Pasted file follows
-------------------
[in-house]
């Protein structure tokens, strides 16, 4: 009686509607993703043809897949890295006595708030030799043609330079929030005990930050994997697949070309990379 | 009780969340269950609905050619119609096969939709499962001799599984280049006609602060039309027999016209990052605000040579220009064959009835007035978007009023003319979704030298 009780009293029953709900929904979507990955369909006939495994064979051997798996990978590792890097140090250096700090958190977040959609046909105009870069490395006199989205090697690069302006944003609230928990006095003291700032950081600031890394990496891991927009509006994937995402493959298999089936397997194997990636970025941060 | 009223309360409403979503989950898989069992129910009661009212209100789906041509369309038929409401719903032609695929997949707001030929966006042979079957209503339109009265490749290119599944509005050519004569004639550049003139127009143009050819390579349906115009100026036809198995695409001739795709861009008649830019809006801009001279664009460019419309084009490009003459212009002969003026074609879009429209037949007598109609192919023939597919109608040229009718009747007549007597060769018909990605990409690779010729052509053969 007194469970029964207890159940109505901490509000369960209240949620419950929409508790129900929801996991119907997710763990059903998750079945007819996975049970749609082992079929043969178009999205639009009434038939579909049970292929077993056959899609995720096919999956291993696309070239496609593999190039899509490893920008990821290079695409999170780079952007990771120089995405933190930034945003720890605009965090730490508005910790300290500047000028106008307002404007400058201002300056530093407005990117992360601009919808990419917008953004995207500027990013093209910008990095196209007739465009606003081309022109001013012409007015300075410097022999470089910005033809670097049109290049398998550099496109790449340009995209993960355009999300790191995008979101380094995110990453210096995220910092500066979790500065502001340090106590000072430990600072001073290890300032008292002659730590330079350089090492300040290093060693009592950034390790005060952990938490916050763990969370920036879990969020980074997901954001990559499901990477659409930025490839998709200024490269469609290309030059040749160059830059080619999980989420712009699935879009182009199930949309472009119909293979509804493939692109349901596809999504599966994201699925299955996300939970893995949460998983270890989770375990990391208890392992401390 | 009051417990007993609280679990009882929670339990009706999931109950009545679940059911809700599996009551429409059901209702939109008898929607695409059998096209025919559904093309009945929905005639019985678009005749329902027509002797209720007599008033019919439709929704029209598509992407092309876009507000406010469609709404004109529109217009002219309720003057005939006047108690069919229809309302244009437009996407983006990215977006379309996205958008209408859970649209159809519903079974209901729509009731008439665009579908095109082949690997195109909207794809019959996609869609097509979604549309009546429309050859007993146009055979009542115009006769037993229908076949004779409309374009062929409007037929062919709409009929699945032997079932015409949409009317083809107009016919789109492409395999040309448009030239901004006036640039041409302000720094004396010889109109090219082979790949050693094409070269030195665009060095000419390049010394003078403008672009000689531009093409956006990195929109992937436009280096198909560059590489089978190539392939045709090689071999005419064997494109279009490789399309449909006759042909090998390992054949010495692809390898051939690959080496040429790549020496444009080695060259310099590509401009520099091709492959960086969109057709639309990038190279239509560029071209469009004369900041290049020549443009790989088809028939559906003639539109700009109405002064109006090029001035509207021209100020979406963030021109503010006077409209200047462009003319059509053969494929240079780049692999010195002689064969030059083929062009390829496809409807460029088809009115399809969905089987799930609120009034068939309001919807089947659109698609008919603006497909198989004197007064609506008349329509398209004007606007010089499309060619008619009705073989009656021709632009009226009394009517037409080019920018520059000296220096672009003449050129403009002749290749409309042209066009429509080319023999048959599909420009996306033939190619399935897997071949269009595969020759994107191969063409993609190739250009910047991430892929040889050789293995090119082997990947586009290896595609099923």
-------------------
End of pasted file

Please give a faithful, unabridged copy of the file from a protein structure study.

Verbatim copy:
[in-house]
């Protein structure tokens, strides 16, 4: 009686509607993703043809897949890295006595708030030799043609330079929030005990930050994997697949070309990379 | 009780969340269950609905050619119609096969939709499962001799599984280049006609602060039309027999016209990052605000040579220009064959009835007035978007009023003319979704030298 009780009293029953709900929904979507990955369909006939495994064979051997798996990978590792890097140090250096700090958190977040959609046909105009870069490395006199989205090697690069302006944003609230928990006095003291700032950081600031890394990496891991927009509006994937995402493959298999089936397997194997990636970025941060 | 009223309360409403979503989950898989069992129910009661009212209100789906041509369309038929409401719903032609695929997949707001030929966006042979079957209503339109009265490749290119599944509005050519004569004639550049003139127009143009050819390579349906115009100026036809198995695409001739795709861009008649830019809006801009001279664009460019419309084009490009003459212009002969003026074609879009429209037949007598109609192919023939597919109608040229009718009747007549007597060769018909990605990409690779010729052509053969 007194469970029964207890159940109505901490509000369960209240949620419950929409508790129900929801996991119907997710763990059903998750079945007819996975049970749609082992079929043969178009999205639009009434038939579909049970292929077993056959899609995720096919999956291993696309070239496609593999190039899509490893920008990821290079695409999170780079952007990771120089995405933190930034945003720890605009965090730490508005910790300290500047000028106008307002404007400058201002300056530093407005990117992360601009919808990419917008953004995207500027990013093209910008990095196209007739465009606003081309022109001013012409007015300075410097022999470089910005033809670097049109290049398998550099496109790449340009995209993960355009999300790191995008979101380094995110990453210096995220910092500066979790500065502001340090106590000072430990600072001073290890300032008292002659730590330079350089090492300040290093060693009592950034390790005060952990938490916050763990969370920036879990969020980074997901954001990559499901990477659409930025490839998709200024490269469609290309030059040749160059830059080619999980989420712009699935879009182009199930949309472009119909293979509804493939692109349901596809999504599966994201699925299955996300939970893995949460998983270890989770375990990391208890392992401390 | 009051417990007993609280679990009882929670339990009706999931109950009545679940059911809700599996009551429409059901209702939109008898929607695409059998096209025919559904093309009945929905005639019985678009005749329902027509002797209720007599008033019919439709929704029209598509992407092309876009507000406010469609709404004109529109217009002219309720003057005939006047108690069919229809309302244009437009996407983006990215977006379309996205958008209408859970649209159809519903079974209901729509009731008439665009579908095109082949690997195109909207794809019959996609869609097509979604549309009546429309050859007993146009055979009542115009006769037993229908076949004779409309374009062929409007037929062919709409009929699945032997079932015409949409009317083809107009016919789109492409395999040309448009030239901004006036640039041409302000720094004396010889109109090219082979790949050693094409070269030195665009060095000419390049010394003078403008672009000689531009093409956006990195929109992937436009280096198909560059590489089978190539392939045709090689071999005419064997494109279009490789399309449909006759042909090998390992054949010495692809390898051939690959080496040429790549020496444009080695060259310099590509401009520099091709492959960086969109057709639309990038190279239509560029071209469009004369900041290049020549443009790989088809028939559906003639539109700009109405002064109006090029001035509207021209100020979406963030021109503010006077409209200047462009003319059509053969494929240079780049692999010195002689064969030059083929062009390829496809409807460029088809009115399809969905089987799930609120009034068939309001919807089947659109698609008919603006497909198989004197007064609506008349329509398209004007606007010089499309060619008619009705073989009656021709632009009226009394009517037409080019920018520059000296220096672009003449050129403009002749290749409309042209066009429509080319023999048959599909420009996306033939190619399935897997071949269009595969020759994107191969063409993609190739250009910047991430892929040889050789293995090119082997990947586009290896595609099923």